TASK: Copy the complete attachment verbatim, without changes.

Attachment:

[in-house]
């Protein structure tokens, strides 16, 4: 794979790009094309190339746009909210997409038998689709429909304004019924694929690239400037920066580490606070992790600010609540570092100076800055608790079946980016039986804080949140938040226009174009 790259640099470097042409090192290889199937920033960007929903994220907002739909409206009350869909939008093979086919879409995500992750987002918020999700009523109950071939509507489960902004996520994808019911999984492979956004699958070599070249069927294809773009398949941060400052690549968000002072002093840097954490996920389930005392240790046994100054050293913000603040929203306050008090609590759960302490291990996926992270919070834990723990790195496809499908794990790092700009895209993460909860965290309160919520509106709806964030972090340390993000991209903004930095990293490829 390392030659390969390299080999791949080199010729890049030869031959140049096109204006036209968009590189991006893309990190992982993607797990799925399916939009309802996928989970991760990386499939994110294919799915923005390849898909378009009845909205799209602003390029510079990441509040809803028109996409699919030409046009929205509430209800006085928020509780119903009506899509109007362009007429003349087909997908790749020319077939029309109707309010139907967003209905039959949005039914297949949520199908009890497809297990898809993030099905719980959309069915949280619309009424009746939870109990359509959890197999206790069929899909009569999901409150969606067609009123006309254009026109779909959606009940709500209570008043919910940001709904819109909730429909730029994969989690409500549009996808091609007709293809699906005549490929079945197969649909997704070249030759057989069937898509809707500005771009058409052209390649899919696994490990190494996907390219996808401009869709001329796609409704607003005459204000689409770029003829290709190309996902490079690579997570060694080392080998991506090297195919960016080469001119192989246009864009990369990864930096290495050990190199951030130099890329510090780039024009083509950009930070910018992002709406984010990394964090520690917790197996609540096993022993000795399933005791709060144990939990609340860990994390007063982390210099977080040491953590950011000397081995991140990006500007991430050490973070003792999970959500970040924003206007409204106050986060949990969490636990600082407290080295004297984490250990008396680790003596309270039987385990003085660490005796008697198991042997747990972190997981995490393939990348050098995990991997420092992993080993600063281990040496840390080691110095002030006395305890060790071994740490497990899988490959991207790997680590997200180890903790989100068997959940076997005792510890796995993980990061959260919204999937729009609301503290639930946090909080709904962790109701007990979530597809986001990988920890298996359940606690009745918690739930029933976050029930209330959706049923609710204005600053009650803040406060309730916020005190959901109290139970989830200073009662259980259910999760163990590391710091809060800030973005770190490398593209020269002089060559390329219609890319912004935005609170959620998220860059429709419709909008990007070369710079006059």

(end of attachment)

[in-house]
């Protein structure tokens, strides 16, 4: 794979790009094309190339746009909210997409038998689709429909304004019924694929690239400037920066580490606070992790600010609540570092100076800055608790079946980016039986804080949140938040226009174009 790259640099470097042409090192290889199937920033960007929903994220907002739909409206009350869909939008093979086919879409995500992750987002918020999700009523109950071939509507489960902004996520994808019911999984492979956004699958070599070249069927294809773009398949941060400052690549968000002072002093840097954490996920389930005392240790046994100054050293913000603040929203306050008090609590759960302490291990996926992270919070834990723990790195496809499908794990790092700009895209993460909860965290309160919520509106709806964030972090340390993000991209903004930095990293490829 390392030659390969390299080999791949080199010729890049030869031959140049096109204006036209968009590189991006893309990190992982993607797990799925399916939009309802996928989970991760990386499939994110294919799915923005390849898909378009009845909205799209602003390029510079990441509040809803028109996409699919030409046009929205509430209800006085928020509780119903009506899509109007362009007429003349087909997908790749020319077939029309109707309010139907967003209905039959949005039914297949949520199908009890497809297990898809993030099905719980959309069915949280619309009424009746939870109990359509959890197999206790069929899909009569999901409150969606067609009123006309254009026109779909959606009940709500209570008043919910940001709904819109909730429909730029994969989690409500549009996808091609007709293809699906005549490929079945197969649909997704070249030759057989069937898509809707500005771009058409052209390649899919696994490990190494996907390219996808401009869709001329796609409704607003005459204000689409770029003829290709190309996902490079690579997570060694080392080998991506090297195919960016080469001119192989246009864009990369990864930096290495050990190199951030130099890329510090780039024009083509950009930070910018992002709406984010990394964090520690917790197996609540096993022993000795399933005791709060144990939990609340860990994390007063982390210099977080040491953590950011000397081995991140990006500007991430050490973070003792999970959500970040924003206007409204106050986060949990969490636990600082407290080295004297984490250990008396680790003596309270039987385990003085660490005796008697198991042997747990972190997981995490393939990348050098995990991997420092992993080993600063281990040496840390080691110095002030006395305890060790071994740490497990899988490959991207790997680590997200180890903790989100068997959940076997005792510890796995993980990061959260919204999937729009609301503290639930946090909080709904962790109701007990979530597809986001990988920890298996359940606690009745918690739930029933976050029930209330959706049923609710204005600053009650803040406060309730916020005190959901109290139970989830200073009662259980259910999760163990590391710091809060800030973005770190490398593209020269002089060559390329219609890319912004935005609170959620998220860059429709419709909008990007070369710079006059």